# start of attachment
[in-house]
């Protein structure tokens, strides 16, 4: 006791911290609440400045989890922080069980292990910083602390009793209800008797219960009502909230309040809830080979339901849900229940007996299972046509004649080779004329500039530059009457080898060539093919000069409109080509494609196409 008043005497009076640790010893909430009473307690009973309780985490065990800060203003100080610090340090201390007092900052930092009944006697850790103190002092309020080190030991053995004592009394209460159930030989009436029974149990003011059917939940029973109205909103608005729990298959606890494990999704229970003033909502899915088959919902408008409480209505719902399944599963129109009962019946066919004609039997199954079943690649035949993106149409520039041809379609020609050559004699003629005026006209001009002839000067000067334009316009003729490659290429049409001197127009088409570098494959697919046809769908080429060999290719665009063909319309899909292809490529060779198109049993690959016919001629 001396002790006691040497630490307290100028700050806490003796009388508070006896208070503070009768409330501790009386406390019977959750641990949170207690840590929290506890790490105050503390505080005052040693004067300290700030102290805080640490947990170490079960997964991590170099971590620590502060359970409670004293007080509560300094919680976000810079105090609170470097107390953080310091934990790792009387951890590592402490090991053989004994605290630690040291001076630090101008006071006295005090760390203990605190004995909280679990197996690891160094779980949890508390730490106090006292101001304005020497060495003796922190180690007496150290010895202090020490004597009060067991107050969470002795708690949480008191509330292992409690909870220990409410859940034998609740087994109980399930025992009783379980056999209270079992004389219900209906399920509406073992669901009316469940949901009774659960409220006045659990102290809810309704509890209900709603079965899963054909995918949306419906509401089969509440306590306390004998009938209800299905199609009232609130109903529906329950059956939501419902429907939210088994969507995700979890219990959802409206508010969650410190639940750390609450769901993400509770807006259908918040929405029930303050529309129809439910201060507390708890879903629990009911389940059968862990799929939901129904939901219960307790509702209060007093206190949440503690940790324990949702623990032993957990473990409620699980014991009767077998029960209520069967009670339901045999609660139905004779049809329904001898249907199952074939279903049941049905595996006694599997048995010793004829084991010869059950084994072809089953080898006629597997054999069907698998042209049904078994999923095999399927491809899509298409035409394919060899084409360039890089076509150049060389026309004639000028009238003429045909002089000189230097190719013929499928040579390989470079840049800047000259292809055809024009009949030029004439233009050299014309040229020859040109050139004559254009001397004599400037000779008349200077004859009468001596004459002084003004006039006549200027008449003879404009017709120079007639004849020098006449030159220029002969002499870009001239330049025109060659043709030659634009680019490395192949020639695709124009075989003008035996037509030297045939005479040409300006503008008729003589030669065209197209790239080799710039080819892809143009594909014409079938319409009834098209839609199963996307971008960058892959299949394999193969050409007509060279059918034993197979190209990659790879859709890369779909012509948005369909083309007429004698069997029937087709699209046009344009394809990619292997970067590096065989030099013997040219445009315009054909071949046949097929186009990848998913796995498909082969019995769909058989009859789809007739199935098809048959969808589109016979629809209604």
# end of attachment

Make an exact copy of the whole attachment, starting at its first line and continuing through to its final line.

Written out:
[in-house]
């Protein structure tokens, strides 16, 4: 006791911290609440400045989890922080069980292990910083602390009793209800008797219960009502909230309040809830080979339901849900229940007996299972046509004649080779004329500039530059009457080898060539093919000069409109080509494609196409 008043005497009076640790010893909430009473307690009973309780985490065990800060203003100080610090340090201390007092900052930092009944006697850790103190002092309020080190030991053995004592009394209460159930030989009436029974149990003011059917939940029973109205909103608005729990298959606890494990999704229970003033909502899915088959919902408008409480209505719902399944599963129109009962019946066919004609039997199954079943690649035949993106149409520039041809379609020609050559004699003629005026006209001009002839000067000067334009316009003729490659290429049409001197127009088409570098494959697919046809769908080429060999290719665009063909319309899909292809490529060779198109049993690959016919001629 001396002790006691040497630490307290100028700050806490003796009388508070006896208070503070009768409330501790009386406390019977959750641990949170207690840590929290506890790490105050503390505080005052040693004067300290700030102290805080640490947990170490079960997964991590170099971590620590502060359970409670004293007080509560300094919680976000810079105090609170470097107390953080310091934990790792009387951890590592402490090991053989004994605290630690040291001076630090101008006071006295005090760390203990605190004995909280679990197996690891160094779980949890508390730490106090006292101001304005020497060495003796922190180690007496150290010895202090020490004597009060067991107050969470002795708690949480008191509330292992409690909870220990409410859940034998609740087994109980399930025992009783379980056999209270079992004389219900209906399920509406073992669901009316469940949901009774659960409220006045659990102290809810309704509890209900709603079965899963054909995918949306419906509401089969509440306590306390004998009938209800299905199609009232609130109903529906329950059956939501419902429907939210088994969507995700979890219990959802409206508010969650410190639940750390609450769901993400509770807006259908918040929405029930303050529309129809439910201060507390708890879903629990009911389940059968862990799929939901129904939901219960307790509702209060007093206190949440503690940790324990949702623990032993957990473990409620699980014991009767077998029960209520069967009670339901045999609660139905004779049809329904001898249907199952074939279903049941049905595996006694599997048995010793004829084991010869059950084994072809089953080898006629597997054999069907698998042209049904078994999923095999399927491809899509298409035409394919060899084409360039890089076509150049060389026309004639000028009238003429045909002089000189230097190719013929499928040579390989470079840049800047000259292809055809024009009949030029004439233009050299014309040229020859040109050139004559254009001397004599400037000779008349200077004859009468001596004459002084003004006039006549200027008449003879404009017709120079007639004849020098006449030159220029002969002499870009001239330049025109060659043709030659634009680019490395192949020639695709124009075989003008035996037509030297045939005479040409300006503008008729003589030669065209197209790239080799710039080819892809143009594909014409079938319409009834098209839609199963996307971008960058892959299949394999193969050409007509060279059918034993197979190209990659790879859709890369779909012509948005369909083309007429004698069997029937087709699209046009344009394809990619292997970067590096065989030099013997040219445009315009054909071949046949097929186009990848998913796995498909082969019995769909058989009859789809007739199935098809048959969808589109016979629809209604």